Is the political crisis in Honduras a return to the dark age of Latin American politics, or just the exception to a recent trend of economic growth, democratic consolidation and regional integration?

In a feature discussion, Dr. Andrew F. Cooper, CIGI associate director and distinguished fellow, and Dr. Jorge Heine, CIGI distinguished fellow and CIGI chair in Global Governance, Balsillie School of International Affairs, argued that the military coup and ensuing political crisis in Honduras serve as a litmus test for inter-American commitment to democracy.

The crisis in Honduras serves as a reminder of an era in Latin American politics when coups, unilateral US involvement and lack of regional coordination were the norm.

Which Way Latin America? Hemispheric Politics meets Globalization, the newly released book edited by Dr. Cooper and Dr. Heine, formed the basis for the event’s discussion. Which Way Latin America tackles stereotypes born out of this earlier era and points to a turning point in Latin American politics.

In his remarks, Dr. Cooper rejected the idea Latin America is continuing to “do what it has always done” – namely, that politics in Latin America today is still characterized by intractable political polarization, populism and authoritarian leadership, and that Latin America lags behind Europe and the Asia-Pacific in terms of institutional development.

As proof, Dr. Cooper pointed to a new direction for Latin American politics, characterized more by leaders of the “new left” like Brazilian President Lula de Silva and Chilean President Bachelet than by divisive figures like Venezuelan President Hugo Chavez. Dr. Cooper emphasized that Latin America’s left-leaning leaders are actually very diverse in their perspectives.

In fact, the recent economic success of Latin America has dispelled the notion that “leftist” or “populist” leadership would mean excessive government spending and mismanagement, Dr. Heine said.

Both speakers described today’s Latin America as confident, economically secure, democratic and able to solve its own democratic problems through institutions like the Inter-American Democratic Charter passed in 2001.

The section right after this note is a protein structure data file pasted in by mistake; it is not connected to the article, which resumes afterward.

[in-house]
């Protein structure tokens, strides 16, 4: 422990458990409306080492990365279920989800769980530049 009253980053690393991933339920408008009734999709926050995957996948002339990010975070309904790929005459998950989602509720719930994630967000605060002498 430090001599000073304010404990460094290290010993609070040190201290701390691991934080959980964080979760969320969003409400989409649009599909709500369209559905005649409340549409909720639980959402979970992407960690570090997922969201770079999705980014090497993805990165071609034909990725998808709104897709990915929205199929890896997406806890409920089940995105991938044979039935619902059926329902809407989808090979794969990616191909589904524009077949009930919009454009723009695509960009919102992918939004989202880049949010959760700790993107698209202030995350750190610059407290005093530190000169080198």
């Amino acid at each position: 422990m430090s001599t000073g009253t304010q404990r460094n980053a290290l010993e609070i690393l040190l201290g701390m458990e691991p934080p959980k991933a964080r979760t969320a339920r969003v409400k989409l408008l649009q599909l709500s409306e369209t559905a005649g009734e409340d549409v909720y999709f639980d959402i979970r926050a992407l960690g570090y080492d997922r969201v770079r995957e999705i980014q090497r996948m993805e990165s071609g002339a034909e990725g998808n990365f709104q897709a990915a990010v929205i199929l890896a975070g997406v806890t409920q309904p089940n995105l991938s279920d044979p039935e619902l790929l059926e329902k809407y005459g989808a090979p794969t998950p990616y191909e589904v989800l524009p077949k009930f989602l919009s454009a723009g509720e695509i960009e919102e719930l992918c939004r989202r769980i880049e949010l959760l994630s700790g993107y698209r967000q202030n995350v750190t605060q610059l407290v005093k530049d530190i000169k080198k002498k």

But this summer’s military coup in Honduras – when a constitutional crisis culminated in approximately one hundred soldiers storming the president's residence in the middle of the night and flying him to Costa Rica – also showed that these gains can be reversed.

Both speakers contended that the crisis in Honduras, while troubling, was the exception to this trend towards a “new” Latin America. Dr. Heine pointed out that before Honduras there had not been a successful military coup in Latin America in 20 years. Ultimately though, the coup is significant – despite Honduras being a relative small and very poor country – because it is emblematic: if ignored, it signals that coups will be tolerated, as long as regional powers agree with their political motivations.

Also significant was that Honduras tested the ability of the Organization of American States (OAS) to avert political crises in Latin America. However, despite a promising start, inconsistent US positions towards the Micheletti government undermined the OAS’s strong condemnation and unanimous vote to suspend Honduras’s membership.

While the Honduran crisis has been described as “another failure of the OAS,” Dr. Heine sees it differently. This time, the OAS played a leading role in mediating the crisis, only to have its efforts undermined by waffling from Washington. According to him, the most frustrating part of the political crisis was that the US’s intervention came “precisely at the moment when multilaterialism was making a comeback.”

When presented with the argument that the President Zelaya’s unconstitutional actions – and his condemnation by Honduras’s parliament and judiciary – legitimized the coup, Dr. Heine pointed out that Honduras’s Constitution has been described as “the worst in the world” and features far too great a political role for the military. Clearly, he said, there were serious problems that needed to be solved in Honduras, “but not at gunpoint.”

Which Way Latin America? Hemispheric Politics Meets Globalization is published by United Nations University Press.

Geoff Burt is a project officer working on CIGI’s Security Sector Reform project. He is working at CIGI through the Department of National Defence’s Security and Defence Forum Internship program.

The opinions expressed in this article/multimedia are those of the author(s) and do not necessarily reflect the views of CIGI or its Board of Directors.